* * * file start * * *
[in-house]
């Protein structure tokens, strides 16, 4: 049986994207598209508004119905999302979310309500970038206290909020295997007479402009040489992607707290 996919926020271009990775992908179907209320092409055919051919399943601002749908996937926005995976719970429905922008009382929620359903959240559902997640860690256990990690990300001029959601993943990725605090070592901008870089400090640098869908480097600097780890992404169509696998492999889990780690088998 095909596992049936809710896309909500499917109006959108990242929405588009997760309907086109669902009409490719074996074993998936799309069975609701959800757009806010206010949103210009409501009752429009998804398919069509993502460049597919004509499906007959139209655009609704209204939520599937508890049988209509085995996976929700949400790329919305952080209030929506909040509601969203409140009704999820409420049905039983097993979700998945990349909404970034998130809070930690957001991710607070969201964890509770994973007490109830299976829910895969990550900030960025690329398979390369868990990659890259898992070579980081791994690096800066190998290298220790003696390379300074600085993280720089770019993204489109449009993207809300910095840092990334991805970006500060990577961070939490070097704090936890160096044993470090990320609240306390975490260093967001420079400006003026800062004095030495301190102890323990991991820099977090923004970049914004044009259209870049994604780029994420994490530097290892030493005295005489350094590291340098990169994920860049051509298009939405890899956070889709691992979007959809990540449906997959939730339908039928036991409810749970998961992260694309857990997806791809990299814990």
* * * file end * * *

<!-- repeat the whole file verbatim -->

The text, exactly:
[in-house]
């Protein structure tokens, strides 16, 4: 049986994207598209508004119905999302979310309500970038206290909020295997007479402009040489992607707290 996919926020271009990775992908179907209320092409055919051919399943601002749908996937926005995976719970429905922008009382929620359903959240559902997640860690256990990690990300001029959601993943990725605090070592901008870089400090640098869908480097600097780890992404169509696998492999889990780690088998 095909596992049936809710896309909500499917109006959108990242929405588009997760309907086109669902009409490719074996074993998936799309069975609701959800757009806010206010949103210009409501009752429009998804398919069509993502460049597919004509499906007959139209655009609704209204939520599937508890049988209509085995996976929700949400790329919305952080209030929506909040509601969203409140009704999820409420049905039983097993979700998945990349909404970034998130809070930690957001991710607070969201964890509770994973007490109830299976829910895969990550900030960025690329398979390369868990990659890259898992070579980081791994690096800066190998290298220790003696390379300074600085993280720089770019993204489109449009993207809300910095840092990334991805970006500060990577961070939490070097704090936890160096044993470090990320609240306390975490260093967001420079400006003026800062004095030495301190102890323990991991820099977090923004970049914004044009259209870049994604780029994420994490530097290892030493005295005489350094590291340098990169994920860049051509298009939405890899956070889709691992979007959809990540449906997959939730339908039928036991409810749970998961992260694309857990997806791809990299814990």